Like a contestant on one of his reality TV shows, President Trump has showcased divergent traits with flourishes seemingly to survive another day of his beleaguered presidency. Or, as Trump the television producer might say, to keep up ratings.
Weeks after Iraq’s landmark military victory that ended the Islamic State’s occupation of Mosul, the terrible cost is emerging in quarters of the Old City ground to rubble by airstrikes, shelling and suicide bombs. Under the barrage were thousands of homes packed with families.
If the controversial former Arizona sheriff is pardoned — as President Trump strongly suggested this week — it will be one of the rare but not unprecedented instances when a president short-circuits legal proceedings and acts preemptively.
After his girlfriend was fatally shot on live TV, Chris Hurst is running for delegate as a Democrat. But in an era of extremes, he and his Republican opponent, Joseph R. Yost, find themselves converging toward the middle.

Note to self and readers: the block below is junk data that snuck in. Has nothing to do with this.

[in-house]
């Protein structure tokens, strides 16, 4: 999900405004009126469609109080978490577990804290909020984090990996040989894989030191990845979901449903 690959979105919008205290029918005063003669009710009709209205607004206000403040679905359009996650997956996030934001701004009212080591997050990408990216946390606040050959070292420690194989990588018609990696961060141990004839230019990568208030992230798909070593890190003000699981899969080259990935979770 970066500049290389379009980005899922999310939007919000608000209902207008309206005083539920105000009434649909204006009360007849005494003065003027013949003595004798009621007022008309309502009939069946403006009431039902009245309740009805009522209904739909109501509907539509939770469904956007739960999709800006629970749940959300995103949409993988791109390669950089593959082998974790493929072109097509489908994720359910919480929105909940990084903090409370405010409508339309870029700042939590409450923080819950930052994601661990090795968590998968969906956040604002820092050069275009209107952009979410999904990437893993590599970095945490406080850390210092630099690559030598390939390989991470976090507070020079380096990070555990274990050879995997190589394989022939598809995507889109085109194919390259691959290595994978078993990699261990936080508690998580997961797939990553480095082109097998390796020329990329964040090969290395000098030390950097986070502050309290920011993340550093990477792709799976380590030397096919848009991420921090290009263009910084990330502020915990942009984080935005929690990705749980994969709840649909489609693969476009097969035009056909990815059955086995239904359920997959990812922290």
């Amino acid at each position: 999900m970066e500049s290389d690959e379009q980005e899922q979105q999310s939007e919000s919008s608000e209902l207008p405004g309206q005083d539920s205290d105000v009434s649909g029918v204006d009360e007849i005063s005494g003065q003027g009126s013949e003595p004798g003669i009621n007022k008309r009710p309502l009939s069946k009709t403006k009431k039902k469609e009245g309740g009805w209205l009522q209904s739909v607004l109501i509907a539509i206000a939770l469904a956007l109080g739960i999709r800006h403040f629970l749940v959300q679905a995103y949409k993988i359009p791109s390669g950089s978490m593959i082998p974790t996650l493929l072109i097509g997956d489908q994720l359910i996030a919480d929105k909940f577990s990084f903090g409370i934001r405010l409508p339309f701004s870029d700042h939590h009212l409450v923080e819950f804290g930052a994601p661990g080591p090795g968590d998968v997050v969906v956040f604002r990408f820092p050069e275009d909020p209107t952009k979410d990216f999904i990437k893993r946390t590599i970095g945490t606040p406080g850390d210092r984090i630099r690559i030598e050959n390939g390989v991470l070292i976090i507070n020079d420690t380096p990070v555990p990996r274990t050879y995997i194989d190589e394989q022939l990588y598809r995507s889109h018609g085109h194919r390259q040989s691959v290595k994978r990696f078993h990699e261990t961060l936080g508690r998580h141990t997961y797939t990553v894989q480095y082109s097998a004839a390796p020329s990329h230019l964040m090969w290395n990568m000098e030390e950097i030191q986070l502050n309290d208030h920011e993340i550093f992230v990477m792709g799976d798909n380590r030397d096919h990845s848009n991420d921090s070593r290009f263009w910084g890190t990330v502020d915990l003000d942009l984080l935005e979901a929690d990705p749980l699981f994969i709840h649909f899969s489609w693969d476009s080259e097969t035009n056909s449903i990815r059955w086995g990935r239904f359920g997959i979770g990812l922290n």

Police with bullhorns began issuing final warnings around 6 p.m. Wednesday for tenants to leave the Lynnhill Condominiums in Temple Hills, Md., shuttered by Prince George’s County officials for a myriad of safety violations.
Over the course of nearly 90 years after Thomas Jefferson’s death, the Levy family purchased and saw to the preservation of the property, out of reverence for Jefferson and in the face of the very anti-Semitism that echoed on the streets of Charlottesville this month.
The report on the electricity grid rejects the notion that regulations or renewable energy sources caused premature shutdowns of coal and nuclear plants over the past 16 years, noting that cheap, abundant natural gas had been the main factor.
Since the diplomatic dispute with Arab nations began in June, Iran has sent food shipments to Qatar and it also has incorporated the crisis into its regular criticism of Saudi Arabia, part of the two Mideast powers’ long-running proxy war.
Rebecca Ruud is accused of murdering the teen, Savannah Leckie, whom she'd given up for adoption 16 years before. Investigators allege that Leckie was tortured on an isolated farm in Missouri, forced to crawl through hog pens and have salt rubbed in her wounds.
If you didn't see it this time, you’ll have another chance in less than seven years to see one in the United States. If you can't wait that long, there will be four others elsewhere in the world before then.